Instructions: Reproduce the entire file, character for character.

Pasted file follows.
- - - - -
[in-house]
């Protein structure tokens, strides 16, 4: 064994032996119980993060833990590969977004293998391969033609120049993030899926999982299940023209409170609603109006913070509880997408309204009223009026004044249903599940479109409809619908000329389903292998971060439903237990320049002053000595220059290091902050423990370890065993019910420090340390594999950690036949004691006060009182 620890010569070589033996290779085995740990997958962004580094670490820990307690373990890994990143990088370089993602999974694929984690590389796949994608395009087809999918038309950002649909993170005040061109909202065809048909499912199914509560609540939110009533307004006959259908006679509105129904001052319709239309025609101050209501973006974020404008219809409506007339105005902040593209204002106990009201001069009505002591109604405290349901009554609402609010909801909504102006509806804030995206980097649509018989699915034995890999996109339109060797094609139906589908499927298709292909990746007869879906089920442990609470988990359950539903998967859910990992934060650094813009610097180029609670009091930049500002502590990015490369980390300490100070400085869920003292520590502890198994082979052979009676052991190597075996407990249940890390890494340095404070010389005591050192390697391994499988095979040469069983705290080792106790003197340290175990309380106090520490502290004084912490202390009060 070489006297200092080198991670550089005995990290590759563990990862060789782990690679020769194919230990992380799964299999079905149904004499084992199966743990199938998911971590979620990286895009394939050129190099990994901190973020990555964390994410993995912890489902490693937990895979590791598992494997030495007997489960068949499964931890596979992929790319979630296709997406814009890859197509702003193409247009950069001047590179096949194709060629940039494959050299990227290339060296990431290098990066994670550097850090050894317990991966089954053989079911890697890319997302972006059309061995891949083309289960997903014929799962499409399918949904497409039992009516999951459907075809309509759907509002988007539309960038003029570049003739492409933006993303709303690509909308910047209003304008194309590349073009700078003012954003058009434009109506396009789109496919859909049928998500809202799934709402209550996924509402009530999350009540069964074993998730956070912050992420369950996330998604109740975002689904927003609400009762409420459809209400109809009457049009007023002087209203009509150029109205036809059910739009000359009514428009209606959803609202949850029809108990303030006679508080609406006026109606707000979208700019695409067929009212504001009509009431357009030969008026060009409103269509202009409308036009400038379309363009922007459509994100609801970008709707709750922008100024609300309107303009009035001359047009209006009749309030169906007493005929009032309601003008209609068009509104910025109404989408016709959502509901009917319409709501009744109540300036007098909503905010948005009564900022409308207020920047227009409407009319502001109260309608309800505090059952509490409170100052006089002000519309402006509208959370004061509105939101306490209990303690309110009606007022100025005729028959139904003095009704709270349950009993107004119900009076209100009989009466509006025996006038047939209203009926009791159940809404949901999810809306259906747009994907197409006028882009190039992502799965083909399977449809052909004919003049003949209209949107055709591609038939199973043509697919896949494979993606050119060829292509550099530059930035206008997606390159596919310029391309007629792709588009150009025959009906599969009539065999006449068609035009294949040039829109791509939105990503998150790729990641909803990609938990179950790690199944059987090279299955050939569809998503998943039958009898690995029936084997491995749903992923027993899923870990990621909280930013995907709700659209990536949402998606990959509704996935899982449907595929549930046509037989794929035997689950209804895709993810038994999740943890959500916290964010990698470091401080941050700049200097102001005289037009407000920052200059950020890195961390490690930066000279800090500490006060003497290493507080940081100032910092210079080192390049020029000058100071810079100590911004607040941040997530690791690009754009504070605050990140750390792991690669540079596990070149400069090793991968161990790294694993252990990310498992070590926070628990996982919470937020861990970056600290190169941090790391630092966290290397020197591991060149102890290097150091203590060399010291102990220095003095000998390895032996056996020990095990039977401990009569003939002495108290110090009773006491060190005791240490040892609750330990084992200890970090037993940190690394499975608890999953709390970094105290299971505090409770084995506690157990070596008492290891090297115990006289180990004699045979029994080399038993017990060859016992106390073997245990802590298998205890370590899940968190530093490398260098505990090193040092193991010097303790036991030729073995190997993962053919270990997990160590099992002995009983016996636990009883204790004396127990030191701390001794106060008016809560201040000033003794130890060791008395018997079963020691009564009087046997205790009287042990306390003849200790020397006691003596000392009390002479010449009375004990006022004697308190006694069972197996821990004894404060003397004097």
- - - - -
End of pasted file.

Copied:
[in-house]
């Protein structure tokens, strides 16, 4: 064994032996119980993060833990590969977004293998391969033609120049993030899926999982299940023209409170609603109006913070509880997408309204009223009026004044249903599940479109409809619908000329389903292998971060439903237990320049002053000595220059290091902050423990370890065993019910420090340390594999950690036949004691006060009182 620890010569070589033996290779085995740990997958962004580094670490820990307690373990890994990143990088370089993602999974694929984690590389796949994608395009087809999918038309950002649909993170005040061109909202065809048909499912199914509560609540939110009533307004006959259908006679509105129904001052319709239309025609101050209501973006974020404008219809409506007339105005902040593209204002106990009201001069009505002591109604405290349901009554609402609010909801909504102006509806804030995206980097649509018989699915034995890999996109339109060797094609139906589908499927298709292909990746007869879906089920442990609470988990359950539903998967859910990992934060650094813009610097180029609670009091930049500002502590990015490369980390300490100070400085869920003292520590502890198994082979052979009676052991190597075996407990249940890390890494340095404070010389005591050192390697391994499988095979040469069983705290080792106790003197340290175990309380106090520490502290004084912490202390009060 070489006297200092080198991670550089005995990290590759563990990862060789782990690679020769194919230990992380799964299999079905149904004499084992199966743990199938998911971590979620990286895009394939050129190099990994901190973020990555964390994410993995912890489902490693937990895979590791598992494997030495007997489960068949499964931890596979992929790319979630296709997406814009890859197509702003193409247009950069001047590179096949194709060629940039494959050299990227290339060296990431290098990066994670550097850090050894317990991966089954053989079911890697890319997302972006059309061995891949083309289960997903014929799962499409399918949904497409039992009516999951459907075809309509759907509002988007539309960038003029570049003739492409933006993303709303690509909308910047209003304008194309590349073009700078003012954003058009434009109506396009789109496919859909049928998500809202799934709402209550996924509402009530999350009540069964074993998730956070912050992420369950996330998604109740975002689904927003609400009762409420459809209400109809009457049009007023002087209203009509150029109205036809059910739009000359009514428009209606959803609202949850029809108990303030006679508080609406006026109606707000979208700019695409067929009212504001009509009431357009030969008026060009409103269509202009409308036009400038379309363009922007459509994100609801970008709707709750922008100024609300309107303009009035001359047009209006009749309030169906007493005929009032309601003008209609068009509104910025109404989408016709959502509901009917319409709501009744109540300036007098909503905010948005009564900022409308207020920047227009409407009319502001109260309608309800505090059952509490409170100052006089002000519309402006509208959370004061509105939101306490209990303690309110009606007022100025005729028959139904003095009704709270349950009993107004119900009076209100009989009466509006025996006038047939209203009926009791159940809404949901999810809306259906747009994907197409006028882009190039992502799965083909399977449809052909004919003049003949209209949107055709591609038939199973043509697919896949494979993606050119060829292509550099530059930035206008997606390159596919310029391309007629792709588009150009025959009906599969009539065999006449068609035009294949040039829109791509939105990503998150790729990641909803990609938990179950790690199944059987090279299955050939569809998503998943039958009898690995029936084997491995749903992923027993899923870990990621909280930013995907709700659209990536949402998606990959509704996935899982449907595929549930046509037989794929035997689950209804895709993810038994999740943890959500916290964010990698470091401080941050700049200097102001005289037009407000920052200059950020890195961390490690930066000279800090500490006060003497290493507080940081100032910092210079080192390049020029000058100071810079100590911004607040941040997530690791690009754009504070605050990140750390792991690669540079596990070149400069090793991968161990790294694993252990990310498992070590926070628990996982919470937020861990970056600290190169941090790391630092966290290397020197591991060149102890290097150091203590060399010291102990220095003095000998390895032996056996020990095990039977401990009569003939002495108290110090009773006491060190005791240490040892609750330990084992200890970090037993940190690394499975608890999953709390970094105290299971505090409770084995506690157990070596008492290891090297115990006289180990004699045979029994080399038993017990060859016992106390073997245990802590298998205890370590899940968190530093490398260098505990090193040092193991010097303790036991030729073995190997993962053919270990997990160590099992002995009983016996636990009883204790004396127990030191701390001794106060008016809560201040000033003794130890060791008395018997079963020691009564009087046997205790009287042990306390003849200790020397006691003596000392009390002479010449009375004990006022004697308190006694069972197996821990004894404060003397004097």